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As others have said, many variables to consider...another is the engines output curve. As with many production cars, dyno graphs show power delivery is not always smooth with often dips / flat spots at certain rpms not to mention steep increases. Could be quite simply that the engine is at a more efficient power output rpm at 62 MPH cruise speed than at 55 MPH cruise speed. Since the speed difference is very small, this could be another answer to the question of why it is better at 7 MPH faster. A dyno of the car against speed might indeed show this. Probably the case for the other Camry results difference not being linear with speed increase.
I was bored and did a quick workout in excel based on aero drag alone, starting at 50 MPH and 10 HP required to maintain that speed right upto 100 MPH and the 80 HP (80.00003 as could not get it any closer than that) required to maintain that speed (as say just based on aero drag alone requiring 8 times the power to double the speed). So on my little mess about table I saw 12.31144 HP required to cruise at 50 MPH and 16.47182 HP for 62 MPH. So what if at that given rpm the engine is only producing 11 HP at 55 MPH and then a bit of a spike to 18 HP at 62 MPH. Just a thought. While aero drag can be plotted as it increases with the square of speed so you know exactly what it will be...engines outputs can not. While looking for that optimum run for best MPG, speed might have to be adjusted based on the specific engines power curve.

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Old 11-02-2012, 09:18 AM   #8 (permalink)
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DirtyTorquer, you're on to the root of this.

Work output of the powertrain necessarily increases with speed because the aero drag is increasing with the square on speed. So for your mpg to get better at higher speed, something about the powertrain operation has to change to allow you to produce more work that you were before with less fuel than you were before. I.e. if the higher speed means you need X% more work output, the powertrain needs to have become >X% more efficient. That scenario is possible, but pretty rare.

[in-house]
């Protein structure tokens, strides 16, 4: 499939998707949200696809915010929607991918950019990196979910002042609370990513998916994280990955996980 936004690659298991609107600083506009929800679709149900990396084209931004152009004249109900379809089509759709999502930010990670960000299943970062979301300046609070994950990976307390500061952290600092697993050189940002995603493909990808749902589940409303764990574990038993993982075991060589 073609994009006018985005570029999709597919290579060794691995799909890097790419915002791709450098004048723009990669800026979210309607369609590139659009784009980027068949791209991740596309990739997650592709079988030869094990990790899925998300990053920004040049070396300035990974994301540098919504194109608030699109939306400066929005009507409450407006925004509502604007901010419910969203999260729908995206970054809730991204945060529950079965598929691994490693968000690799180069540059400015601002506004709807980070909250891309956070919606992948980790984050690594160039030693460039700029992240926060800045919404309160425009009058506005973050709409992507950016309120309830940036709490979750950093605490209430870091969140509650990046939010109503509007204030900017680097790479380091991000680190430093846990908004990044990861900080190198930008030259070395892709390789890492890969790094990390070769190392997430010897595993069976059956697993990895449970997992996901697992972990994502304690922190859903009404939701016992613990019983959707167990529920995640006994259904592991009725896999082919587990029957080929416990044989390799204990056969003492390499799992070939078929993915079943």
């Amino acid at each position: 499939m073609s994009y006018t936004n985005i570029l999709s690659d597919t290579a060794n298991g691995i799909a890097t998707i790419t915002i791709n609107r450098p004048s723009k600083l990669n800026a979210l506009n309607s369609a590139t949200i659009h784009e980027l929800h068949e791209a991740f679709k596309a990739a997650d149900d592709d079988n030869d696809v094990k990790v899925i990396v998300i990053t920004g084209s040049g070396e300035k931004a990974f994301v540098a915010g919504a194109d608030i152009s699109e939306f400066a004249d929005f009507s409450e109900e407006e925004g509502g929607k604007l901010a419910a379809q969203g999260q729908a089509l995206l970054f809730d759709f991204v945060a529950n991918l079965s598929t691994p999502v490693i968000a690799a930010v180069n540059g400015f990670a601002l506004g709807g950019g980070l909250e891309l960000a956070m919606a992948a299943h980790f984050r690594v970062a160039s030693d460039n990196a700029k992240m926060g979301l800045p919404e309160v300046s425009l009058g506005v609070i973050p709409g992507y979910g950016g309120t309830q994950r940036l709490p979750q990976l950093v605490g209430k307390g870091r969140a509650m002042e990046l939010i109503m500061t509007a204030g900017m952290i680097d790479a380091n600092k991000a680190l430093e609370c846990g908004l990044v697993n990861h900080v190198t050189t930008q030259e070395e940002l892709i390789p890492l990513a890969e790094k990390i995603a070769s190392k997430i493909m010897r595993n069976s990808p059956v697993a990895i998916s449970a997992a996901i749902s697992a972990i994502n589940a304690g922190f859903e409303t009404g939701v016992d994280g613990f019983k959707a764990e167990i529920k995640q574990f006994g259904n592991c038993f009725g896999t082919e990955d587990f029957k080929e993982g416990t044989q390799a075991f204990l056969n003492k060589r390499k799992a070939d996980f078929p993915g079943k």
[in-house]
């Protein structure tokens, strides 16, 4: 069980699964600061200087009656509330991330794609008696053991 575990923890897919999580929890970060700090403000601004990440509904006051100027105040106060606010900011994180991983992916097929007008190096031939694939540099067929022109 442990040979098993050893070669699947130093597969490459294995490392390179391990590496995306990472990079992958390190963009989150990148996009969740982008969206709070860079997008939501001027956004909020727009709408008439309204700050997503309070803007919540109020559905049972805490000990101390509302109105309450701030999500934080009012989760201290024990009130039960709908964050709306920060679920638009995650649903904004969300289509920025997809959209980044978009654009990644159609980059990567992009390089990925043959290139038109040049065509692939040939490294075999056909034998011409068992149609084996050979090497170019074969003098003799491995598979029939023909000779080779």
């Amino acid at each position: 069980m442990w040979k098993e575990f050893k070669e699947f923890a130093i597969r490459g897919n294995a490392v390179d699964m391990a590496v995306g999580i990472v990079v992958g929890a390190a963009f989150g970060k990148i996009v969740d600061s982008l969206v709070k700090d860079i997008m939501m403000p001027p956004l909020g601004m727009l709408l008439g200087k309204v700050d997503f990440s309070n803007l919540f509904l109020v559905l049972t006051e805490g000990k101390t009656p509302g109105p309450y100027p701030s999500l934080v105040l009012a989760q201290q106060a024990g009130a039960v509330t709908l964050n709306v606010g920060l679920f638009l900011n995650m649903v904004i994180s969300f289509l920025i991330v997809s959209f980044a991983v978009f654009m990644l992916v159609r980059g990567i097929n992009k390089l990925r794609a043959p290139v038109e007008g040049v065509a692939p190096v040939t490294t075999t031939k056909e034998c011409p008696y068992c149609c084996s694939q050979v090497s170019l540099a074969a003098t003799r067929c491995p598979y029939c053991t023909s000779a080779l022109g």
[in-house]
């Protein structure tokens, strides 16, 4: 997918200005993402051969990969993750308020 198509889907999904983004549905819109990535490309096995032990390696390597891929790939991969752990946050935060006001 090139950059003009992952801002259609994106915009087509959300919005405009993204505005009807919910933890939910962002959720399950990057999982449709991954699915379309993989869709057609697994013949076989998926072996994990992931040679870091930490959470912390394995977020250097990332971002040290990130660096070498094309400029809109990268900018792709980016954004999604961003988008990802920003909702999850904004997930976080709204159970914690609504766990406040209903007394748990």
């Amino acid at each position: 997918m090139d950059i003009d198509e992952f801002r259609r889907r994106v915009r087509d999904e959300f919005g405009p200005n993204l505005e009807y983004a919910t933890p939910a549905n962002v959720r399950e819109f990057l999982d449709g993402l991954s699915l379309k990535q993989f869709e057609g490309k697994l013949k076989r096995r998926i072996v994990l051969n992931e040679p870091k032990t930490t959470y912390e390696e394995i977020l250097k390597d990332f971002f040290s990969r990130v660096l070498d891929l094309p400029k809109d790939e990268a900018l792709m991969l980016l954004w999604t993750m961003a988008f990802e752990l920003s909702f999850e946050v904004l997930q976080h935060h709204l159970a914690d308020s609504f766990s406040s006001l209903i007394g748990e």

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Old 11-02-2012, 09:22 AM   #9 (permalink)
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Quote:
Originally Posted by broski499 View Post
I have an ultragauge hooked up and it has been calibrated
Can it display LOAD of the engine ?
See if there's much difference between the load at 55 and 60.

Quote:
I have found that at just above 60MPH I get right round 40 to 42 mpg this is steady. On my way from Bakersfield to OC I got an average of 36 MPG on this trip. From what others have told me I should get better MPG at 55 but I don't isn't this strange?
Try the different speeds repeatedly - for a full tank - so outside influences start to even out a bit.

If the car stays in the same gear, the lower speed should get better FE.
If it drops a gear, you can expect FE to suffer.
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Old 11-02-2012, 02:15 PM   #10 (permalink)
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And once upon a time I got 41 MPG out of a 1995 Dodge Neon at 80 MPH. But it was a warm summer day, I was moving with traffic in the fast lane, and a tail wind.

Wind has a huge effect. Most people cannot even feel a five MPH wind. But, at 60 MPH, that is the difference between 55 MPH and 65 MPH airspeed depending whether it's a tailwind or a headwind. The difference in aerodynamic drag is proportional to the square of the airspeed, or 40%.